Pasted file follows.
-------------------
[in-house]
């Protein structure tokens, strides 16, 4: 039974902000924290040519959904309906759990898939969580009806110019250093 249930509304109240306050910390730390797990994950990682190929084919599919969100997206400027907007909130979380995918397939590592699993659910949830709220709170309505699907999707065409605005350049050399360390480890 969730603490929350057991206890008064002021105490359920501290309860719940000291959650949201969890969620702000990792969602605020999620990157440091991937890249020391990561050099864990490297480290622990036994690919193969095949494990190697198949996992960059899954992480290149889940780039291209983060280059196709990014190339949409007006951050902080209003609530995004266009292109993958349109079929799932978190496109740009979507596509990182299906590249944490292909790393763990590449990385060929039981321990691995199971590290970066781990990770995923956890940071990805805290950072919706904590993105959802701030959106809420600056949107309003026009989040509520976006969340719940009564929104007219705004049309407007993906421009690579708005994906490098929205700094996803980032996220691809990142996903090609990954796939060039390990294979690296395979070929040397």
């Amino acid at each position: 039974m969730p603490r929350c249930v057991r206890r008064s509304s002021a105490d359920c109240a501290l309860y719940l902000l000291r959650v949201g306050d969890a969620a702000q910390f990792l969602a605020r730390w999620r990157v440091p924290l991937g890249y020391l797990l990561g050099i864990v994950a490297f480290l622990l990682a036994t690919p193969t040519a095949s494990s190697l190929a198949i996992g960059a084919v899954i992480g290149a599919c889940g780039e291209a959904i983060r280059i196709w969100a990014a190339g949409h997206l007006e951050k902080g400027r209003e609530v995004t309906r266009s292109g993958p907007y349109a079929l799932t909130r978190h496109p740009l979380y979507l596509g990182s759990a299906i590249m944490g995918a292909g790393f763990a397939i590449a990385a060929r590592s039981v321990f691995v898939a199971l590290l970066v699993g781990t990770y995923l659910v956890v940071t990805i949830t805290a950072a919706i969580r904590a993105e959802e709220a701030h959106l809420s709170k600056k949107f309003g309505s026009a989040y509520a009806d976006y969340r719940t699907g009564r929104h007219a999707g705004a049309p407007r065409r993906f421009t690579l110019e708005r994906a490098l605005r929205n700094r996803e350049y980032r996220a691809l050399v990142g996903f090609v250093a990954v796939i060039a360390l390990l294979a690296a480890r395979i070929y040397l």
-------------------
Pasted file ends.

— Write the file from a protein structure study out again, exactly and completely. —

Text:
[in-house]
């Protein structure tokens, strides 16, 4: 039974902000924290040519959904309906759990898939969580009806110019250093 249930509304109240306050910390730390797990994950990682190929084919599919969100997206400027907007909130979380995918397939590592699993659910949830709220709170309505699907999707065409605005350049050399360390480890 969730603490929350057991206890008064002021105490359920501290309860719940000291959650949201969890969620702000990792969602605020999620990157440091991937890249020391990561050099864990490297480290622990036994690919193969095949494990190697198949996992960059899954992480290149889940780039291209983060280059196709990014190339949409007006951050902080209003609530995004266009292109993958349109079929799932978190496109740009979507596509990182299906590249944490292909790393763990590449990385060929039981321990691995199971590290970066781990990770995923956890940071990805805290950072919706904590993105959802701030959106809420600056949107309003026009989040509520976006969340719940009564929104007219705004049309407007993906421009690579708005994906490098929205700094996803980032996220691809990142996903090609990954796939060039390990294979690296395979070929040397």
């Amino acid at each position: 039974m969730p603490r929350c249930v057991r206890r008064s509304s002021a105490d359920c109240a501290l309860y719940l902000l000291r959650v949201g306050d969890a969620a702000q910390f990792l969602a605020r730390w999620r990157v440091p924290l991937g890249y020391l797990l990561g050099i864990v994950a490297f480290l622990l990682a036994t690919p193969t040519a095949s494990s190697l190929a198949i996992g960059a084919v899954i992480g290149a599919c889940g780039e291209a959904i983060r280059i196709w969100a990014a190339g949409h997206l007006e951050k902080g400027r209003e609530v995004t309906r266009s292109g993958p907007y349109a079929l799932t909130r978190h496109p740009l979380y979507l596509g990182s759990a299906i590249m944490g995918a292909g790393f763990a397939i590449a990385a060929r590592s039981v321990f691995v898939a199971l590290l970066v699993g781990t990770y995923l659910v956890v940071t990805i949830t805290a950072a919706i969580r904590a993105e959802e709220a701030h959106l809420s709170k600056k949107f309003g309505s026009a989040y509520a009806d976006y969340r719940t699907g009564r929104h007219a999707g705004a049309p407007r065409r993906f421009t690579l110019e708005r994906a490098l605005r929205n700094r996803e350049y980032r996220a691809l050399v990142g996903f090609v250093a990954v796939i060039a360390l390990l294979a690296a480890r395979i070929y040397l």